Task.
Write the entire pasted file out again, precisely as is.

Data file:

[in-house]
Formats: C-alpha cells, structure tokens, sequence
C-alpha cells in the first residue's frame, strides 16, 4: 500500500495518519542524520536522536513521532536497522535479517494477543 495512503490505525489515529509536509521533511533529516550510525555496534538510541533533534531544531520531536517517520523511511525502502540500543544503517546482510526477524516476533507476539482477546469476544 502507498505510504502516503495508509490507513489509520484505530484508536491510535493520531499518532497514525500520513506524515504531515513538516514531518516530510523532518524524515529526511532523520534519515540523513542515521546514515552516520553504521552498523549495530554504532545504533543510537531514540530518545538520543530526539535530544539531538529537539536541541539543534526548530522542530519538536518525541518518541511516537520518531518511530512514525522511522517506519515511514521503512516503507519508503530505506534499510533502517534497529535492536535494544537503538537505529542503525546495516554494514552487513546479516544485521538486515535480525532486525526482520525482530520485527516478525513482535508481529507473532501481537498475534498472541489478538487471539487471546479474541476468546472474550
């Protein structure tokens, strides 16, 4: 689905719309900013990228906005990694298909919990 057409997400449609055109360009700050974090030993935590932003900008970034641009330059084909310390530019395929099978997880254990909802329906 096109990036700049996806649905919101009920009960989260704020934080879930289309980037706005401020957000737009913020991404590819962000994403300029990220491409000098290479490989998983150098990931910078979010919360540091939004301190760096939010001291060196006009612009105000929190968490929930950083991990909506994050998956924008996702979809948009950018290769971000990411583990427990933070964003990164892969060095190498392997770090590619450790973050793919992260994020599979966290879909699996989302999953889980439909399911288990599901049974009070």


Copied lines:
[in-house]
Formats: C-alpha cells, structure tokens, sequence
C-alpha cells in the first residue's frame, strides 16, 4: 500500500495518519542524520536522536513521532536497522535479517494477543 495512503490505525489515529509536509521533511533529516550510525555496534538510541533533534531544531520531536517517520523511511525502502540500543544503517546482510526477524516476533507476539482477546469476544 502507498505510504502516503495508509490507513489509520484505530484508536491510535493520531499518532497514525500520513506524515504531515513538516514531518516530510523532518524524515529526511532523520534519515540523513542515521546514515552516520553504521552498523549495530554504532545504533543510537531514540530518545538520543530526539535530544539531538529537539536541541539543534526548530522542530519538536518525541518518541511516537520518531518511530512514525522511522517506519515511514521503512516503507519508503530505506534499510533502517534497529535492536535494544537503538537505529542503525546495516554494514552487513546479516544485521538486515535480525532486525526482520525482530520485527516478525513482535508481529507473532501481537498475534498472541489478538487471539487471546479474541476468546472474550
């Protein structure tokens, strides 16, 4: 689905719309900013990228906005990694298909919990 057409997400449609055109360009700050974090030993935590932003900008970034641009330059084909310390530019395929099978997880254990909802329906 096109990036700049996806649905919101009920009960989260704020934080879930289309980037706005401020957000737009913020991404590819962000994403300029990220491409000098290479490989998983150098990931910078979010919360540091939004301190760096939010001291060196006009612009105000929190968490929930950083991990909506994050998956924008996702979809948009950018290769971000990411583990427990933070964003990164892969060095190498392997770090590619450790973050793919992260994020599979966290879909699996989302999953889980439909399911288990599901049974009070």